By Swami Harshananda
One of the most well-known and popular days of religious observances in the lunar calendar is the ekādaśī. It is the eleventh day from the full-moon or the new-moon of each month. It is considered as a ‘vrata’ or a religious observance, characterized mainly by fasting.
Out of the several ekādaśīs considered as even more sacred, Bhimaikādaśi is one. According to the Matsyapurāna. Śrī Kṛṣṇa is said to have imparted the knowledge of the Bhimadvādaṣī vrata including those rites to be performed on the daśami (the tenth) and the ekādaśī (the eleventh) days to Bhīma, the second of the Pāṇḍava princes. Hence it is named as the ‘Bhimaikādaśi’ and ‘Bhīmadvādaśi. They are observed on the eleventh and the twelfth of the bright fortnight of the month of Māgha (February), with or without the conjunction of the star Puṣya. The latter day used to be called as ‘Kalyāninī’. The method for observing this rite is:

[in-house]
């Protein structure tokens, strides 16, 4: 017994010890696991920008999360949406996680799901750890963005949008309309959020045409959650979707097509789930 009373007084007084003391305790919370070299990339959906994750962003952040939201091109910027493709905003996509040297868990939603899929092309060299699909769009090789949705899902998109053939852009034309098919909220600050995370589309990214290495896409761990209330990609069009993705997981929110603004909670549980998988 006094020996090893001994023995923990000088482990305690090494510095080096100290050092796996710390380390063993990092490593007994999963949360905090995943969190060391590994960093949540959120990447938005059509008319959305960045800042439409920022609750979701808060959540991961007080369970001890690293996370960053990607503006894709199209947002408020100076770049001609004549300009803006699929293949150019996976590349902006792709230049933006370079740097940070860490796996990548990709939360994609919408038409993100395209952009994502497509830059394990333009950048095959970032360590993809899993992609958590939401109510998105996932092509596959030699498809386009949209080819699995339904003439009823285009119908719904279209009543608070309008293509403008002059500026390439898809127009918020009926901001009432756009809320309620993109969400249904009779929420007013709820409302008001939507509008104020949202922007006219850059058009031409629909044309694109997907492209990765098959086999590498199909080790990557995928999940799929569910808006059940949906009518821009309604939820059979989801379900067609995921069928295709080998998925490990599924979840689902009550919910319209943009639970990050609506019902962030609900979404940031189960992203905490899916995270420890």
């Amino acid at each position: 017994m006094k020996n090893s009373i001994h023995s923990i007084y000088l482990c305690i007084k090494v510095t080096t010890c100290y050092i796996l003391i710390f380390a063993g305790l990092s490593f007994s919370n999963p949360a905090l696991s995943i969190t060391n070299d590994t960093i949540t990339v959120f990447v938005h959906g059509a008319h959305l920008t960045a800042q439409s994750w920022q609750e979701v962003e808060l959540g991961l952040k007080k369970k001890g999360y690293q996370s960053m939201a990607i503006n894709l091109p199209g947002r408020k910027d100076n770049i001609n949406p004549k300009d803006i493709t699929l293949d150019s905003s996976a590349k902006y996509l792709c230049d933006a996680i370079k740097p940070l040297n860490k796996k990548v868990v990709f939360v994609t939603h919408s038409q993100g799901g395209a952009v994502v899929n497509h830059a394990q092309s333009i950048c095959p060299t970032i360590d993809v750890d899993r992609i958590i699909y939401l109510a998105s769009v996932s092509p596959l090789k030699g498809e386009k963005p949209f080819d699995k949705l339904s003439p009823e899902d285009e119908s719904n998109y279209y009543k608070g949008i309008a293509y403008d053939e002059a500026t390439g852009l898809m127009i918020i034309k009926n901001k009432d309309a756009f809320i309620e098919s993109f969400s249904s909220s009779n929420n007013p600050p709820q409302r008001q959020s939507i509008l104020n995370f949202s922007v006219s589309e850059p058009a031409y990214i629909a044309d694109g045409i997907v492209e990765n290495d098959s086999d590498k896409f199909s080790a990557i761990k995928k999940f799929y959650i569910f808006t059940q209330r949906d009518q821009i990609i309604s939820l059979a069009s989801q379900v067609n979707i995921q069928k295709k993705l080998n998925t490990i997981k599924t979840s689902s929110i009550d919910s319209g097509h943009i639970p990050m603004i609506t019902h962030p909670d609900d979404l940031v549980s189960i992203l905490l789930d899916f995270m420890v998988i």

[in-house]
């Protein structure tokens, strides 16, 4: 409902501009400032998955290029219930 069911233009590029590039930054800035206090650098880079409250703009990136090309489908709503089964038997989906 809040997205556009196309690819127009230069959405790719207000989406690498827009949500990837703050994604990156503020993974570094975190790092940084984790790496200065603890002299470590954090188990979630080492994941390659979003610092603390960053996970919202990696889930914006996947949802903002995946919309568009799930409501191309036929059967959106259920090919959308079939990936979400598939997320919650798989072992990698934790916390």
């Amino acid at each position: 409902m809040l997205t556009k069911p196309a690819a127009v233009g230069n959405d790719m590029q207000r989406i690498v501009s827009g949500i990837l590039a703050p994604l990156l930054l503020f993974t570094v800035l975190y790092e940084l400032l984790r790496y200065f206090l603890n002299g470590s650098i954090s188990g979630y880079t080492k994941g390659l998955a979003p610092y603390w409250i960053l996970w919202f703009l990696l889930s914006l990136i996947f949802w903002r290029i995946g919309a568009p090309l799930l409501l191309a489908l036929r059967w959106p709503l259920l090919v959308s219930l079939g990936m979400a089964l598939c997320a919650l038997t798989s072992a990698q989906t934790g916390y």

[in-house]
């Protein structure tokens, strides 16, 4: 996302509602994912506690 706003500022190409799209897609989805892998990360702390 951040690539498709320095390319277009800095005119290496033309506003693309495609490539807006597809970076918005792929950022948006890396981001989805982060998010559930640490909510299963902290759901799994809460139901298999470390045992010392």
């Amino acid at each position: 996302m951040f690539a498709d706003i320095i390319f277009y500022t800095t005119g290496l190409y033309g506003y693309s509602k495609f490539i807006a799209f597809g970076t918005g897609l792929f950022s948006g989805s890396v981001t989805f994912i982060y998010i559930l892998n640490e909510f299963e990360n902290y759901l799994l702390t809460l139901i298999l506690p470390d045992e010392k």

- On the tenth day (Māgha śukla daśamī) the votary is expected to take a bath after applying ghee to his body and worship Viṣnu with the mantra ‘Om namo nārāyanāya’ followed by the worship of Garuḍa, Śiva and Gaṇeśa.
- On the eleventh day (ekādaśī) a total fast is to be observed.
- On the next day (dvādaśi) he has to bathe in a river, raise a maṇḍapa or a pavilion in front of his house, hang a jar full of water but with a hole at the bottom.
- He should receive the drops of water on his palm repeating the name of God throughout the night.
- He should perform homa (offering oblations into a duly consecrated fire) the next morning with the help of twelve priests learned in the Vedas, honoring them suitably at the end.
- On the thirteenth day (trayodaśī), 13 cows have to be donated.
- He should then listen to the itihāsas and purāṇas.
- Matsyapurāna 69.19-65
- The Concise Encyclopedia of Hinduism, Swami Harshananda, Ram Krishna Math, Bangalore